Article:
I met East 17 and Robbie Williams – but didn’t realize it

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I’ve always been hooked to the beat and knew number one charts in the 1960s. I still have a collection of 45rpm records and even a few 78rpm records that I stacked on my radiogram and made. the twist, mashed potatoes and other rebellious dances at home. I was too sick to pass my over 11 exam so I was sent to a modern high school where we had formal dance lessons. I am still the master of the waltz but I usually resort to something that looks like a man receiving an electric shock.

Over the decades I have met many pop stars, starting with The Beatles at ATV Studios in Borehamwood in 1963 when they were invited to The show of Morecambe and sage. I met Paul again at the Elstree Studios 20 years later, but I told this story. Paul kindly signed a photo for me when we last met around 1988, rehearsing for his world tour on the huge Star Wars stage just before it was demolished. For several years, Paul rented the old Stage Five for rehearsals with his band Wings. It served as a deposit in the On the buses films and for The Avengers TV shows. Alas, they were all demolished to make way for Tesco.

I already told you about my meeting with Cliff Richard and why I ignored Michael Jackson when he visited Elstree studios. I’m not sure I told you about a few mistakes I made. I was introduced to a band called Garbage but I thought they were called Cabbage or vice versa. Then I ran into East Seven or something similar at the Studio and when they asked for directions I assumed they were helping to clear the underground parking lot as they rehearsed on a soundstage.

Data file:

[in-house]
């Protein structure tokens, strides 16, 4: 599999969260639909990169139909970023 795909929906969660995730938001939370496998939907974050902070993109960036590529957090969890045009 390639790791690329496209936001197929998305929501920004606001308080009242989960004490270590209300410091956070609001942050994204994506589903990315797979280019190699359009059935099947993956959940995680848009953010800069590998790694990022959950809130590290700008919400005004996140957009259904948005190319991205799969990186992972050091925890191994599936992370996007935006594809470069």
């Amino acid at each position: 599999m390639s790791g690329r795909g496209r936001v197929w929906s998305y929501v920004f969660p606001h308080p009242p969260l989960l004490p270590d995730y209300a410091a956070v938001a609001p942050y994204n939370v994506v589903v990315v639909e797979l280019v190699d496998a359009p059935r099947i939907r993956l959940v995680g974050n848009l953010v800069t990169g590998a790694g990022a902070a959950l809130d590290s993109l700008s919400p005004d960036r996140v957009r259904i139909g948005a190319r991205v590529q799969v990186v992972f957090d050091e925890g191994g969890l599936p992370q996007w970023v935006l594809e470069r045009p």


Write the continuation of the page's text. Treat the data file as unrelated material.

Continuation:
Read more: The day that John, Paul, George, Ringo, Bert and I met Paul McCartney

Adam Faith was a pleasure to meet him at one of my studio events at the BBC Elstree Center. I was surprised how nervous he was when I asked him to say a few improvised words in front of the audience. He remembered when he worked in the post-production department at that studio in the 1950s and was reluctant to quit when he had his first number one in case he turned out to be a successful wonder. He was a lovely guy,

In the early 90s, the mayor of the city asked me if I could get his young daughter to meet Take That. At that time Top of the pop was filmed at the BBC Elstree Center and they were going to appear there. I was able to arrange for her to attend the dress rehearsal with the mayor. At one point I was alone and this young man stood next to me as Wet Wet Wet rehearsed their number one. He asked me why I was there and I explained that I was waiting to see something called Take That but knew very little about them. He told me they suck and can’t dance, which I found a bit hard for a BBC employee, even though I knew my mate, who was the facility manager, berated the boys for kicking a soccer ball in a hallway.

A little later the tannoy said ‘Take this on stage please for a rehearsal’. The guys walked past me and one of them winked and it turned out to be Robbie Williams, who must have thought I was so square. I walked out of the studio past some girl fans waiting in my old Mini and rolled down the window to listen to “who is this star?” Instead, all I heard was someone commenting, “Is that Mr. Bean?” They had obviously never seen my birdie dance!

  • Paul Welsh MBE is a writer and historian from Borehamwood of Elstree Studios


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